Oil may be the major story when it comes to the inflationary effects of a Russian conflict, but it is not the only one. Ukraine is also a significant producer of uranium, titanium, iron ore, steel and ammonia, and a major source of Europe’s arable land.
Christian Bogmans, an economist at the International Monetary Fund, said a conflict in Ukraine could further inflate global food prices, which were set to stabilize after skyrocketing last year.
Russia and Ukraine together are responsible for nearly 30 percent of global wheat exports, while Ukraine alone accounts for more than 15 percent of global corn exports, he said. And many of Ukraine’s growing regions for wheat and corn are near the Russian border.
The rising price of gas and fertilizer, as well as droughts and adverse weather in some regions, like the Dakotas, had already helped to push up the global price of wheat and other commodities. Ukraine is also a significant producer of barley and vegetable oil, which goes into many packaged foods.
“In case of a conflict, production might be interrupted, and shipping may be affected as well,” Mr. Bogmans said. If other countries impose sanctions on Russian food items, that could further limit global supplies and inflate prices, he said.
But because food costs make up a small portion of inflation, that may not matter as much to overall price data, Mr. Detmeister at UBS said. It is also hard to guess exactly how import prices would shape up because of the potential for currency movements.
Russia’s Attack on Ukraine and the Global Economy
A rising concern. Russia’s attack on Ukraine could cause dizzying spikes in prices for energy and food and could spook investors. The economic damage from supply disruptions and economic sanctions would be severe in some countries and industries and unnoticed in others.
If a conflict drives global uncertainty and causes investors to pour money into dollars, pushing up the value of the currency, it could make United States imports cheaper.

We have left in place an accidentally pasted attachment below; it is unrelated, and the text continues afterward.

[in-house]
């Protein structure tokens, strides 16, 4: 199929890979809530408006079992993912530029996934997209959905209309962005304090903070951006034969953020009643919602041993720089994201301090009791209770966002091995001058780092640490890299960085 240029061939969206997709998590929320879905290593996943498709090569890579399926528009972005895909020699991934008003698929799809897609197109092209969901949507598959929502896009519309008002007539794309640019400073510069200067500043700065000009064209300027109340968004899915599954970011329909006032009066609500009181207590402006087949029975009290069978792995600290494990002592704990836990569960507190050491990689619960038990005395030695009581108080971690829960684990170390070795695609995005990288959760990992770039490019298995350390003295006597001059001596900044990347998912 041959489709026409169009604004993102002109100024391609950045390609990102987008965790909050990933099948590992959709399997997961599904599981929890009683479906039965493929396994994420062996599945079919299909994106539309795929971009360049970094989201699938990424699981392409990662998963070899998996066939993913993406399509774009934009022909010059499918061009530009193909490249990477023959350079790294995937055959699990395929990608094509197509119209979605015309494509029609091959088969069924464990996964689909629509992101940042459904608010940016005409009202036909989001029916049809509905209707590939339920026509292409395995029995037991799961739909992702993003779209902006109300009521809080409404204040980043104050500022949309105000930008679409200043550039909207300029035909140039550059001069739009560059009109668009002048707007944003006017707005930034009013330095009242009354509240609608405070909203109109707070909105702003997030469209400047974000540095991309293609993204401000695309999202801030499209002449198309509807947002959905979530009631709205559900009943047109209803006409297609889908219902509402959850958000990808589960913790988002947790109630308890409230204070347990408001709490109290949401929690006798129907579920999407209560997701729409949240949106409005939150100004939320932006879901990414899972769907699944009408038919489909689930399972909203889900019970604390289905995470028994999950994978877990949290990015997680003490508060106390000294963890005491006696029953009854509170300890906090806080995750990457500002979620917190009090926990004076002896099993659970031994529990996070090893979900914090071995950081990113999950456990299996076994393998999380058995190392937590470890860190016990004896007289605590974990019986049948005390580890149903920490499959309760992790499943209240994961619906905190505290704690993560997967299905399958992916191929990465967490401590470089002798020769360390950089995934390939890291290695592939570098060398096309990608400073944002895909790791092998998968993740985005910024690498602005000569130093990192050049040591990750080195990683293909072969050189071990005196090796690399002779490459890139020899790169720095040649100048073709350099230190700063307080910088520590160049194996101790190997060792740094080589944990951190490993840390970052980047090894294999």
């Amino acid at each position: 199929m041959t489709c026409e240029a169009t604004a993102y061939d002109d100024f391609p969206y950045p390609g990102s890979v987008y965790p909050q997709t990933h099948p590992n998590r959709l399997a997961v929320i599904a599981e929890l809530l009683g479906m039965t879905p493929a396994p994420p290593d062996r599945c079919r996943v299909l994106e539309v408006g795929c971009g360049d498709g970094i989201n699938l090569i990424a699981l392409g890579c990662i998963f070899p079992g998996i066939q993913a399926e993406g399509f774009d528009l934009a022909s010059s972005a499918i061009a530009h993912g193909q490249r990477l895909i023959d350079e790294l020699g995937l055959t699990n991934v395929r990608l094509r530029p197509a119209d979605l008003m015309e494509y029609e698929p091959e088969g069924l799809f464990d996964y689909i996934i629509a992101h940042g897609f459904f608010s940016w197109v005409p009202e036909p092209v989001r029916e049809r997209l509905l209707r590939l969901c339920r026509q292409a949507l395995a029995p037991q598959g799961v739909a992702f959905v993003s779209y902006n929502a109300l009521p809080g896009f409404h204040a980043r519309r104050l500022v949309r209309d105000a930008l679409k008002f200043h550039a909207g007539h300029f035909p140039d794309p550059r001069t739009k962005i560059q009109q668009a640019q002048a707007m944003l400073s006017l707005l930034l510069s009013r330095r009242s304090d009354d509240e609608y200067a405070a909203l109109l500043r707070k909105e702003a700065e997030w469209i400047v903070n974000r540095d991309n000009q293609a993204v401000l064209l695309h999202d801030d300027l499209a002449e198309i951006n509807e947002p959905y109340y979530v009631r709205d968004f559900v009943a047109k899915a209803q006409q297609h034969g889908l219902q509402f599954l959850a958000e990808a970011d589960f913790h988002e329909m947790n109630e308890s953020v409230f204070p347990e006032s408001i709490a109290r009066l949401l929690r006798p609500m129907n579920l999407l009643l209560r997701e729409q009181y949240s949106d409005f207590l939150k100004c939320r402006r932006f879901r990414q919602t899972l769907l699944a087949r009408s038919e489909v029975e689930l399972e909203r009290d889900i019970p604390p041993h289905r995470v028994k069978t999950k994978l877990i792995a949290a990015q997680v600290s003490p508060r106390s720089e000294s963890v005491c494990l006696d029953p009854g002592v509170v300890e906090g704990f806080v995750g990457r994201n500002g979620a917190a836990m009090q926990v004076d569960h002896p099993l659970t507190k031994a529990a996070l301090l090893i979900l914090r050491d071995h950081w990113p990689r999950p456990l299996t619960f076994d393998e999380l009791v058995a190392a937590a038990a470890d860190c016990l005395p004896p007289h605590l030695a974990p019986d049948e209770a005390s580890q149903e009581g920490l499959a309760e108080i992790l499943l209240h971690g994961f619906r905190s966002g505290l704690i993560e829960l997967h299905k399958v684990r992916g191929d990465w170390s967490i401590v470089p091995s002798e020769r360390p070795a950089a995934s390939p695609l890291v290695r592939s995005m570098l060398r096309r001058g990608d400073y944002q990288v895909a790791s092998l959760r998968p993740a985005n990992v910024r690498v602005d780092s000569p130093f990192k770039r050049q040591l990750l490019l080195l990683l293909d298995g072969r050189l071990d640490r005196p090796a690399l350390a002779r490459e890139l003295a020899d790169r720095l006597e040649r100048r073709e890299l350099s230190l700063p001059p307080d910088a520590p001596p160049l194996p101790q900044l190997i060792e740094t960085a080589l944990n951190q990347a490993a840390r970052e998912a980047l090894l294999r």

Other trade risks loom. Unrest at the nexus of Europe and Asia could pose a risk for supply chains that have been roiled by the pandemic.
Phil Levy, the chief economist at Flexport, said that Russia and Ukraine were far less linked into global supply chains than China, but that conflict in the area could disrupt flights from Asia to Europe. That could pose a challenge for industries that move products by air, like electronics, fast fashion and even automakers, he said at an event at the National Press Foundation on Feb. 9.
“Air has been a means of getting around supply chain problems,” Mr. Levy said. “If your factory was going to shut because you don’t have a key part, you might fly in that key part.”
Some companies may not yet realize their true exposure to a potential crisis.
Victor Meyer, the chief operating officer of Supply Wisdom, which helps companies analyze their supply chains for risk, said some companies were surprised by the extent of their exposure to the region during the Russian invasion of Ukraine in 2014, when it annexed Crimea.
Mr. Meyer noted that if he were a chief security officer of a company with ties to Ukraine, “I would militate rather strongly to unwind my exposure.”
There could also be other indirect effects on the economy, including rattling consumer confidence.
Households are sitting on cash stockpiles and probably could afford higher prices at the pump, but climbing energy costs are likely to make consumers unhappy when prices overall are already climbing and economic sentiment has swooned.
“The hit would be easily absorbed, but it would make consumers even more miserable, and we have to assume that a war in Europe would depress confidence directly, too,” Ian Shepherdson at Pantheon Macroeconomics wrote in a Feb. 15 note.
Another risk to American economic activity may be underrated, Mr. Obstfeld said: the threat of cyberattack. Russia could respond to sanctions from the United States with digital retaliation, roiling digital life at a time when the internet has become central to economic existence.
“The Russians are the best in the world at this,” he said. “And we don’t know the extent to which they have burrowed into our systems.”